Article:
The United States hopes to conduct ongoing antimissile drills with Japan and South Korea as part of a program of defense against North Korea's ballistic missile capabilities, the Yonhap News Agency reported on Monday.
"The U.S. considers boosting trilateral cooperation with the regional allies as an option," according to an unidentified insider in Washington.
The allies during the 2012 Pacific Dragon maneuvers monitored two mock ballistic missiles fired at nearly the same time. Washington hopes for a follow-up exercise in 2013 and then to continue the collaborative practices.
North Korea in recent months has demonstrated advances in its nuclear arms and missile operations, sending a rocket into space in December and conducting its third underground atomic test in February.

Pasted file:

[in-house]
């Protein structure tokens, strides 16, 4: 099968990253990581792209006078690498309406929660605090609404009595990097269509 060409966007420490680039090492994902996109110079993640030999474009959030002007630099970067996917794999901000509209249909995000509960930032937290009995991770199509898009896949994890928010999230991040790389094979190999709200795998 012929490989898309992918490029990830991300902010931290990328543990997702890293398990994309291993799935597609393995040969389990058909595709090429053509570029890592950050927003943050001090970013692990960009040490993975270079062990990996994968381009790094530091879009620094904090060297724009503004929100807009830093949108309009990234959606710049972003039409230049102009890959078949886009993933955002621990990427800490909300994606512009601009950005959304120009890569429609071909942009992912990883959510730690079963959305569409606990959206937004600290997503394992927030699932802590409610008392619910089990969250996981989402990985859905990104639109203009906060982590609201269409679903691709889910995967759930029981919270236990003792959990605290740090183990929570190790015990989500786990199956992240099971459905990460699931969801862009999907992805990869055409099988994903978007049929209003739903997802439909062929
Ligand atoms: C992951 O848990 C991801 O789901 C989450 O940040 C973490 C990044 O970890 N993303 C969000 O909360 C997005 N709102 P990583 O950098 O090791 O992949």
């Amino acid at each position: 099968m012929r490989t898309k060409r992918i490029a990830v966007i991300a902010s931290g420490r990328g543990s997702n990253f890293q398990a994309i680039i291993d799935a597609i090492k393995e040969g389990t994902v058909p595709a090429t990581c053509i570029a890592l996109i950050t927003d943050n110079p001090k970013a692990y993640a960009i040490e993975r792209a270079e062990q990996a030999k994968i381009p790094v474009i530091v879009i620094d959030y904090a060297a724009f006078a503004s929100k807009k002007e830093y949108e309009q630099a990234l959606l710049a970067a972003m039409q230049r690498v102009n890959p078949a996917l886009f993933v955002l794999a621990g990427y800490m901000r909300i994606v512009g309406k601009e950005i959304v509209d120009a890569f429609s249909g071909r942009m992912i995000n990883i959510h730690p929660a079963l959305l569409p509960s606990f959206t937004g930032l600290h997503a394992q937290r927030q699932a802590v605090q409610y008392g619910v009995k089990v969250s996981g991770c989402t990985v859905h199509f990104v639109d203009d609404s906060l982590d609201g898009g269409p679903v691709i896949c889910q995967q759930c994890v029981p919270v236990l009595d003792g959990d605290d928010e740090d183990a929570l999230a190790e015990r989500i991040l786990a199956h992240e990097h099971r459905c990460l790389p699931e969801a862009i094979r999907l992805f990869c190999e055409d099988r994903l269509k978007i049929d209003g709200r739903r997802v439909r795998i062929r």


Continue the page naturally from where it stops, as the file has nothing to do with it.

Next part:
Washington has already shifted its antimissile priorities toward the North's threat, announcing plans to deploy another 14 long-range interceptors in Alaska while canceling plans for a next-generation weapon that would have been fielded in Europe to counter the Iranian missile threat.
Seoul has appeared skeptical of overinvolvement in U.S. ballistic missile defense cooperation, focusing instead on its "Korea Missile Defense" effort.